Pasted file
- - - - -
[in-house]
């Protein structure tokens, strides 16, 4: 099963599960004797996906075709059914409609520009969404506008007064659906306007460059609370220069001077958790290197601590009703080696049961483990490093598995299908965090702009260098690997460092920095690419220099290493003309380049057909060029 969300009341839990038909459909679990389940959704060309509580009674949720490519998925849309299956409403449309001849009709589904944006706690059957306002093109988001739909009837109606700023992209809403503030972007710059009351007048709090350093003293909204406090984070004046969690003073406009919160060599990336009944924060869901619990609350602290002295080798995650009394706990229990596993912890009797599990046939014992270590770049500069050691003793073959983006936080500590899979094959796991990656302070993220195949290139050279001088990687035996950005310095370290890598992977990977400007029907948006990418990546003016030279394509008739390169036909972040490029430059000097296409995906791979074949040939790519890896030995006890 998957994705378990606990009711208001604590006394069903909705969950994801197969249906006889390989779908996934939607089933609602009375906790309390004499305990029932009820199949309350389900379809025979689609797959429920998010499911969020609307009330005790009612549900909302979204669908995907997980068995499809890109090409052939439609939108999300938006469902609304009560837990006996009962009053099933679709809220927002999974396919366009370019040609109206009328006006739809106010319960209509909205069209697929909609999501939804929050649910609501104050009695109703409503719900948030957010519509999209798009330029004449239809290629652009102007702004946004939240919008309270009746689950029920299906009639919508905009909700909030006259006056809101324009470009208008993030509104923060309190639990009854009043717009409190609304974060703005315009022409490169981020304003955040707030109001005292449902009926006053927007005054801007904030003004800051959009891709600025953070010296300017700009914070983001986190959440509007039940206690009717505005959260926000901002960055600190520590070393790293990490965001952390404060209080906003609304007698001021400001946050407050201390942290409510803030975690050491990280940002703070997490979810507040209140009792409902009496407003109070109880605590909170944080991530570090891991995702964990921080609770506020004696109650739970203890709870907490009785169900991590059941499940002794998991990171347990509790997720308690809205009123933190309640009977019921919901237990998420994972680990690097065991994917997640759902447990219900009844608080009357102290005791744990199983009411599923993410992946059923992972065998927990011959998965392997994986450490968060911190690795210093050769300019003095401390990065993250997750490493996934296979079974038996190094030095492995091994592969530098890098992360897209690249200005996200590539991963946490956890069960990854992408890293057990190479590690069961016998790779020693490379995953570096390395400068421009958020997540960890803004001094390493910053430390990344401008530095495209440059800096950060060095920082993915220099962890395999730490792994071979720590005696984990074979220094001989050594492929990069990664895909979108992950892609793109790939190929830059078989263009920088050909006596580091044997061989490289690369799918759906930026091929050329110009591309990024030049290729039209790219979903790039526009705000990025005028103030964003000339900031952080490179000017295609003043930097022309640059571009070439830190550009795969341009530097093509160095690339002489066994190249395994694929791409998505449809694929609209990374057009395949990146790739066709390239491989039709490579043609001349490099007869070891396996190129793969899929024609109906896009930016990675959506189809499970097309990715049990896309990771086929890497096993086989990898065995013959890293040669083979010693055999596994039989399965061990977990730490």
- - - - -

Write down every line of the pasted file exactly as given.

[in-house]
């Protein structure tokens, strides 16, 4: 099963599960004797996906075709059914409609520009969404506008007064659906306007460059609370220069001077958790290197601590009703080696049961483990490093598995299908965090702009260098690997460092920095690419220099290493003309380049057909060029 969300009341839990038909459909679990389940959704060309509580009674949720490519998925849309299956409403449309001849009709589904944006706690059957306002093109988001739909009837109606700023992209809403503030972007710059009351007048709090350093003293909204406090984070004046969690003073406009919160060599990336009944924060869901619990609350602290002295080798995650009394706990229990596993912890009797599990046939014992270590770049500069050691003793073959983006936080500590899979094959796991990656302070993220195949290139050279001088990687035996950005310095370290890598992977990977400007029907948006990418990546003016030279394509008739390169036909972040490029430059000097296409995906791979074949040939790519890896030995006890 998957994705378990606990009711208001604590006394069903909705969950994801197969249906006889390989779908996934939607089933609602009375906790309390004499305990029932009820199949309350389900379809025979689609797959429920998010499911969020609307009330005790009612549900909302979204669908995907997980068995499809890109090409052939439609939108999300938006469902609304009560837990006996009962009053099933679709809220927002999974396919366009370019040609109206009328006006739809106010319960209509909205069209697929909609999501939804929050649910609501104050009695109703409503719900948030957010519509999209798009330029004449239809290629652009102007702004946004939240919008309270009746689950029920299906009639919508905009909700909030006259006056809101324009470009208008993030509104923060309190639990009854009043717009409190609304974060703005315009022409490169981020304003955040707030109001005292449902009926006053927007005054801007904030003004800051959009891709600025953070010296300017700009914070983001986190959440509007039940206690009717505005959260926000901002960055600190520590070393790293990490965001952390404060209080906003609304007698001021400001946050407050201390942290409510803030975690050491990280940002703070997490979810507040209140009792409902009496407003109070109880605590909170944080991530570090891991995702964990921080609770506020004696109650739970203890709870907490009785169900991590059941499940002794998991990171347990509790997720308690809205009123933190309640009977019921919901237990998420994972680990690097065991994917997640759902447990219900009844608080009357102290005791744990199983009411599923993410992946059923992972065998927990011959998965392997994986450490968060911190690795210093050769300019003095401390990065993250997750490493996934296979079974038996190094030095492995091994592969530098890098992360897209690249200005996200590539991963946490956890069960990854992408890293057990190479590690069961016998790779020693490379995953570096390395400068421009958020997540960890803004001094390493910053430390990344401008530095495209440059800096950060060095920082993915220099962890395999730490792994071979720590005696984990074979220094001989050594492929990069990664895909979108992950892609793109790939190929830059078989263009920088050909006596580091044997061989490289690369799918759906930026091929050329110009591309990024030049290729039209790219979903790039526009705000990025005028103030964003000339900031952080490179000017295609003043930097022309640059571009070439830190550009795969341009530097093509160095690339002489066994190249395994694929791409998505449809694929609209990374057009395949990146790739066709390239491989039709490579043609001349490099007869070891396996190129793969899929024609109906896009930016990675959506189809499970097309990715049990896309990771086929890497096993086989990898065995013959890293040669083979010693055999596994039989399965061990977990730490």